We compared between the studied patients regarding the type of VA-ECMO support. The patients supported with central VA-ECMO had significant hospital mortality without statistically significant morbidities as compared to those supported with peripheral VA-ECMO. The mean SOFA score of patients with central VA-ECMO was significantly higher at ICU admission and after 48 hours assessment as compared to patients with peripheral VA-ECMO. There were no significant differences between both groups regarding CPB or aortic cross-clamping times nor the time of ECMO initiation indicated by serum lactate level (Table 6).
Our study revealed the high frequency of acute neurological events in patients with cardiogenic shock and supported with VA-ECMO (mostly postcardiotomy), and these CNS events were associated with significant morbidity and in-hospital mortality. Ischaemic stroke was diagnosed in 14.9% of patients while ICH was diagnosed in 11.9% of patients and was associated with higher mortality.
Brain injury is a well-known complication of ECMO support. Nasr et al. reviewed 23,951 patients from the Nationwide Inpatient Sample and found 4.1% ischaemic stroke and 3.6% intracranial bleeding . Although that study included a large number of patients, they assessed both VV- and VA-ECMO together and did not examine the risk factors for neurological complications. Gray et al. studied 2000 ECMO-treated adult patients for acute heart failure and found that there was 8% ischaemic stroke and intracranial bleeding with a 43% survival rate . That study combined ischaemic and haemorrhagic strokes and did not evaluate risk factors for the neurological injury. Our study revealed VA-ECMO-treated patients developed 14.9% ischaemic stroke and 11.9% ICH with 76.3% in-hospital mortality compared to patients without acute neurological events. Our study revealed a significant mortality difference between patients with neurological events and those without events, and the patients with ICH had a significantly higher mortality than those with ischaemic stokes.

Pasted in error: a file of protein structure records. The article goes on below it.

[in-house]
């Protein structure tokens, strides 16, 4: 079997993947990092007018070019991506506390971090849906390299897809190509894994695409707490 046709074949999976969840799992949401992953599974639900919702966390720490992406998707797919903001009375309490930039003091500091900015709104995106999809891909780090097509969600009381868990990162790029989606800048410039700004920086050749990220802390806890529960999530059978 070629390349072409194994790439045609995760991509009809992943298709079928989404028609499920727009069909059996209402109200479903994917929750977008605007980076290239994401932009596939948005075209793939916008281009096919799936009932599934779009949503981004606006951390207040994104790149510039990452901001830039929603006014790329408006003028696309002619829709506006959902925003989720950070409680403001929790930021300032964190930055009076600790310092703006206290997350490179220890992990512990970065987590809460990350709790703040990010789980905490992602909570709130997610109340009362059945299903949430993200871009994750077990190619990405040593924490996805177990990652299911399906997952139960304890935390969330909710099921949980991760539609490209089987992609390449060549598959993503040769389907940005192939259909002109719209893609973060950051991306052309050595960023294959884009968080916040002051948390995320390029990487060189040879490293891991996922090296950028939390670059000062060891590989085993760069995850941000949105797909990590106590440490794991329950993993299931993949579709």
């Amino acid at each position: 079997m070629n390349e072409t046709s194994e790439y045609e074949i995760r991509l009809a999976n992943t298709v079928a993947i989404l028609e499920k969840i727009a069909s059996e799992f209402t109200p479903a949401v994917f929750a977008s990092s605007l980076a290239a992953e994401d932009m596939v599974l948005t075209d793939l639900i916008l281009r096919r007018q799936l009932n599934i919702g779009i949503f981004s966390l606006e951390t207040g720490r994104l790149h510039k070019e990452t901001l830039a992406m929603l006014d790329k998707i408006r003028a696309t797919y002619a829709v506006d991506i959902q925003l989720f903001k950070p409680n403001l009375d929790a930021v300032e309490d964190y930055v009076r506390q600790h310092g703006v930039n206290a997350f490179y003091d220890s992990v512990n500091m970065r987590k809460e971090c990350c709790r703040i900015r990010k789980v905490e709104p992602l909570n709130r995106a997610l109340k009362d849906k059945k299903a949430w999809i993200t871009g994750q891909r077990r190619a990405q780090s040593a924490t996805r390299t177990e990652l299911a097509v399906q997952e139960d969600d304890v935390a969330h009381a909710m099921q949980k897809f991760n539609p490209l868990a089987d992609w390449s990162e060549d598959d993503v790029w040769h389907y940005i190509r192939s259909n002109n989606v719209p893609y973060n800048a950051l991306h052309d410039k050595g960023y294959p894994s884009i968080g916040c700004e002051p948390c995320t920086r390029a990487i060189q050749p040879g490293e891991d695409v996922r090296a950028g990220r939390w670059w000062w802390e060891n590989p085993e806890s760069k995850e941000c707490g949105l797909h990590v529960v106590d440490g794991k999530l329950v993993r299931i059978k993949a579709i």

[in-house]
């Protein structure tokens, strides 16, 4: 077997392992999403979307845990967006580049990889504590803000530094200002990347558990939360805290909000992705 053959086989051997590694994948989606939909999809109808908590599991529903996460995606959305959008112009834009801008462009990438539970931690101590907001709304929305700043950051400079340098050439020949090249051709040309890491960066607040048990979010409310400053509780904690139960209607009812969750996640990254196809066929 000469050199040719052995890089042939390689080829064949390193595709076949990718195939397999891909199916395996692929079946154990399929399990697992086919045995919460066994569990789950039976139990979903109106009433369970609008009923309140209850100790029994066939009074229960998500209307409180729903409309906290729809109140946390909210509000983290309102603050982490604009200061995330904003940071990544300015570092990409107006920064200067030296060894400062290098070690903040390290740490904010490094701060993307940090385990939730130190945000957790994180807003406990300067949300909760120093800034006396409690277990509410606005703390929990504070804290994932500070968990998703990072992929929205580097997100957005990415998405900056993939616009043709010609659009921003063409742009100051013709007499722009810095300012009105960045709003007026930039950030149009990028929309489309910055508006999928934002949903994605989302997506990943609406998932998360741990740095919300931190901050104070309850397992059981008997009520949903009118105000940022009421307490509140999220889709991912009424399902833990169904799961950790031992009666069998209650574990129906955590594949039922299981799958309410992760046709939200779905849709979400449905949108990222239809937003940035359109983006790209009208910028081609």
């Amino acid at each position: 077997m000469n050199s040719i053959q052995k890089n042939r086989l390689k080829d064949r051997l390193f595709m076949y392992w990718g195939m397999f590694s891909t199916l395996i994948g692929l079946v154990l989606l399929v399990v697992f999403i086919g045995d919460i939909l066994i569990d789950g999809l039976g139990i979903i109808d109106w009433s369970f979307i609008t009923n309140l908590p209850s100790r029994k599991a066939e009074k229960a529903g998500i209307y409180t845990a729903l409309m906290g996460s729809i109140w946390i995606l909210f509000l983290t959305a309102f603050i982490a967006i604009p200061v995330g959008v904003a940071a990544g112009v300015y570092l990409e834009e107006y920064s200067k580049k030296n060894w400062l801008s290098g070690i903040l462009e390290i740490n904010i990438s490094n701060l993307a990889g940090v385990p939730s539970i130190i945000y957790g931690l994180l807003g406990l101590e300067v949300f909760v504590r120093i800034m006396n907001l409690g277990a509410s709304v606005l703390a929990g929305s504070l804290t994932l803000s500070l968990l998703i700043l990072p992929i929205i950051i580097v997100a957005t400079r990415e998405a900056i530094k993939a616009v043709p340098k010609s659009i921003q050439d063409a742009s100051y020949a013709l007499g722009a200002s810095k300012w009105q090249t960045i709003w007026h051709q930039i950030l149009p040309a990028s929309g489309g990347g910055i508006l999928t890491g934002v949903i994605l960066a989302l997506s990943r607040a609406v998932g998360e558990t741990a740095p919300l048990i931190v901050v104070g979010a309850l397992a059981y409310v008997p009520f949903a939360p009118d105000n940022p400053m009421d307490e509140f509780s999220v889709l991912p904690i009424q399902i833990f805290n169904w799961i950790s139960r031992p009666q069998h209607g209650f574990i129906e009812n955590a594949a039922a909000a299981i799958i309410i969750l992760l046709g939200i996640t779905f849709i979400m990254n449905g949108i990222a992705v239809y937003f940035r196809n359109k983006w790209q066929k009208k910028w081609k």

Lorusso et al. evaluated 4522 ECMO-treated patients included in the registry of Extracorporeal Life Support Organization, detected 15.1% neurological complications occurred during VA-ECMO and identified pre-ECMO cardiac arrest, use of inotrope on ECMO and hypoglycaemia as risk factors for brain injury. The reported hospital mortality of patients with brain injury reached 89% and was significantly higher than those without brain injury 57% .
Recently, Le Guennec et al. studied retrospectively 878 VA-ECMO-treated patients and detected 5.3% ischaemic strokes and 2.8% intracranial bleeding and ICH rather than ischaemic stroke that was associated with higher mortality. Also, that study found that ischaemic strokes occurred after 1 week on ECMO support without specific risk factors and without increased mortality while ICH occurred earlier and was associated with female sex, central VA-ECMO, low platelet count and rapid CO2 change at ECMO start and high mortality .